1. This is what I love about the Mass Effect games but what I hated about the ending. It’s awesome that the game ended for you the way you thought it would, but I think the issue is that you don’t have the same character as everyone so why should everyone else’s stories end the same way as yours. Personally, I think the destroy ending fits my Shepard the best. I enjoyed the extended cut enough to be satisfied with the ending, even if I don’t totally love it. The main thing that upsets me is that every Shepard still gets the same ending options whether they are the incarnation of good or a complete asshole. I think the finale of this game was ripe for so many interesting branched paths that I feel BioWare missed a big opportunity. I was never convinced that Shepard would get the big happy ending, and I still don’t think this is what most people were upset with; more just the lack of variety. I read one suggestion that I thought was cool: what if one of the renegade endings was Shepard becoming the new Illusive man? It’s great thoughts like this that really make me feel like BioWare kinda missed the point. It takes some of the joy out of repeat playthroughs too knowing exactly what’s waiting at the end. I had three characters, a paragon Shep, a renegade Shep, and a paragon Femshep, each with different major decisions made and different love interests, ready to play through the final game and see the different outcomes I could create only to lose interest after my first time through. Still a bit let down, but I still do love everything leading up to the finale.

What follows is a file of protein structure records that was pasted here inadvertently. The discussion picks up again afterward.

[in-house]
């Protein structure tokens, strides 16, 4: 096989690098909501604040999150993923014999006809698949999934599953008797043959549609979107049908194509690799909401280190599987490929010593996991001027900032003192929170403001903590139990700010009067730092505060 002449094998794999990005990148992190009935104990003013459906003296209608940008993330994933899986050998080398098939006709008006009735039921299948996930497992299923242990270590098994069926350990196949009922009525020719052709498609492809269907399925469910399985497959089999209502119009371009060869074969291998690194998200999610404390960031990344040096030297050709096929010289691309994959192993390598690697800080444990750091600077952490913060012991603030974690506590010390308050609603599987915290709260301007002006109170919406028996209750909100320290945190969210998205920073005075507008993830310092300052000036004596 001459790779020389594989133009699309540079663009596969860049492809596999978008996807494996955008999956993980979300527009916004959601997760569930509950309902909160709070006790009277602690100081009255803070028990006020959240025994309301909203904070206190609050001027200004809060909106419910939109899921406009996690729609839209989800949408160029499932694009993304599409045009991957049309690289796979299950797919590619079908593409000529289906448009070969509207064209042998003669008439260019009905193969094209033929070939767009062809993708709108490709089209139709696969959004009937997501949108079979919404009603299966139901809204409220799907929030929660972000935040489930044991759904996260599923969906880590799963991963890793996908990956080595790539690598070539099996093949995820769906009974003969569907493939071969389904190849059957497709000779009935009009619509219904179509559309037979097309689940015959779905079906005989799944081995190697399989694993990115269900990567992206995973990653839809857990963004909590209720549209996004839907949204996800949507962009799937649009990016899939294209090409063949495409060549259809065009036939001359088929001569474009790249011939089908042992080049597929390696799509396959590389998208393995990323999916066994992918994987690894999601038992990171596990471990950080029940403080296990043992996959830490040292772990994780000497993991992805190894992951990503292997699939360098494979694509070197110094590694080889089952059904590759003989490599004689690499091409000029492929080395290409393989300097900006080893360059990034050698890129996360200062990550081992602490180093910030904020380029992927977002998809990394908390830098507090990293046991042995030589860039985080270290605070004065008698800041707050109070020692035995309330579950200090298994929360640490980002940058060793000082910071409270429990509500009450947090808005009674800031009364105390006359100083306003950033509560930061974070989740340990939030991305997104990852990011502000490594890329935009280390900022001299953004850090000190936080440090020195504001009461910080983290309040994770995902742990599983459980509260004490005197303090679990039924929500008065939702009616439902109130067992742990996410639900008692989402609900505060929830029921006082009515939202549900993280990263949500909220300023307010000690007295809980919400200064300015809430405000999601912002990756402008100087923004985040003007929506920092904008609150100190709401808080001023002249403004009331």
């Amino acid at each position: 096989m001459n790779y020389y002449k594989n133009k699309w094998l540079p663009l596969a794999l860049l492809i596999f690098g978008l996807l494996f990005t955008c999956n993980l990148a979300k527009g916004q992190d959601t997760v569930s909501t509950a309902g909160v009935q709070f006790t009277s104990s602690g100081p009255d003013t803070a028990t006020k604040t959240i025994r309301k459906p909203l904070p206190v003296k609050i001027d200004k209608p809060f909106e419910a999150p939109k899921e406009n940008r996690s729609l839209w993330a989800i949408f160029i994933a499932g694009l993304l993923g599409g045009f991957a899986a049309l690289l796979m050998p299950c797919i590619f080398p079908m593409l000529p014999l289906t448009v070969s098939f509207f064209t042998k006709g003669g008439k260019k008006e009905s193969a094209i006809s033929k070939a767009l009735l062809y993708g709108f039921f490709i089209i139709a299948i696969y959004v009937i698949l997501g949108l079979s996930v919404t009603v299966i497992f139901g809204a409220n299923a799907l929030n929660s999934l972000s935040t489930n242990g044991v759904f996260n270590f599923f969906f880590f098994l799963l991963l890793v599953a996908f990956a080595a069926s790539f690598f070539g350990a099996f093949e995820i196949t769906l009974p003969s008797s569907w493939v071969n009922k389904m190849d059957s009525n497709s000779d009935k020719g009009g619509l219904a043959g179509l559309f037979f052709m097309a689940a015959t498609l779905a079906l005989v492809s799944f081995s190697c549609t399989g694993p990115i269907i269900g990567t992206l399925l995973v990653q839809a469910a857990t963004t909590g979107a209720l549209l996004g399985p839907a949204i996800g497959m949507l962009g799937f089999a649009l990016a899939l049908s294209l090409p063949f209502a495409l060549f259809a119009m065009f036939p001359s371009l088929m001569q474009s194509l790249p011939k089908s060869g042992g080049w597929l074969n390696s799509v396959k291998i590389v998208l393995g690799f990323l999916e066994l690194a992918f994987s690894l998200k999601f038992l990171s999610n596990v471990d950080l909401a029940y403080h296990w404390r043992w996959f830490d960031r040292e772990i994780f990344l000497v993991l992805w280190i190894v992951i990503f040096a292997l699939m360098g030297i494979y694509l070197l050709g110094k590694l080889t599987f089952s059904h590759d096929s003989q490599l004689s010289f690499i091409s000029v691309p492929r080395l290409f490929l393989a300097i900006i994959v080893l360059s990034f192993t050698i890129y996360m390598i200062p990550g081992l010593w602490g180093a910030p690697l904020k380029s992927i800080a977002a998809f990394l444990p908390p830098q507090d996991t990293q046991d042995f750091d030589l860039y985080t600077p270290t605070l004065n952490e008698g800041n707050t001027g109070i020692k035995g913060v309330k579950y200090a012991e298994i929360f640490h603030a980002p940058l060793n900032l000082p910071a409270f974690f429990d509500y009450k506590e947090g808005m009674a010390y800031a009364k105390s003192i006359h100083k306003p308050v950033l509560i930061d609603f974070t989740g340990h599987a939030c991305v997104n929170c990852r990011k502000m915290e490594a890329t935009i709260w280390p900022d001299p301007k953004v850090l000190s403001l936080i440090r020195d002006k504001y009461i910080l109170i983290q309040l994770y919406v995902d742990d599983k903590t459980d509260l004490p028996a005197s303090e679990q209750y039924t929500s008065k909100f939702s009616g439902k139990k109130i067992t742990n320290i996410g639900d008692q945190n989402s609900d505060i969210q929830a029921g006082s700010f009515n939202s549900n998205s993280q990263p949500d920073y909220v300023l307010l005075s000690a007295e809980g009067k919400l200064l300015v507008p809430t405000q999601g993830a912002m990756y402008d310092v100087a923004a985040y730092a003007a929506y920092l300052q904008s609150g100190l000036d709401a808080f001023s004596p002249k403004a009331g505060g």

2. That’s the beauty of endings; there is no right or wrong choice. Every option has a downside; Destroy has the death of the geth and EDI, Control suggests that the new Shepard/reaper entity might very well switch from guardian to overlord, and Synthesis forces every race to the same way of thinking, effectively brainwashing them.

    My Shepard considered the latter to be the worst travesty: taking away the right for sapient beings to make their own choices, and he certainly wasn’t going to take the option the Illusive Man wanted. He would mourn the loss of EDI and geth, though secretly he’d definitely think the starchild was Harbringer making one last desperate attempt to prevent the destruction of its kind.

    For my game, Destroy was the only choice, just as for your game, Synthesis was the best option, just as for some people, COntrol or Refusal was the best option. Saying one ending is better or worse is a matter of opinion; you can find plenty of supporting scenes throughout the game for any of them. I still think Bioware missed a beat in not allowing the Refusal ending to take Galactic Readiness into account, and offer a possible Victory ending, but that’s my opinion too.

    Now, I could argue the usual points about the ending; the quality of writing, the plot holes, the disregard for the series overarching themes, (not to mention the whole Synthesis ‘space magic debate) but does this seriously need to be dredged up again? It’s over. Thanks to the original outrage, the Extended endings fixed the originals and at least provided some amount of closure. It’s over; time to stop trying to pick fights and move on.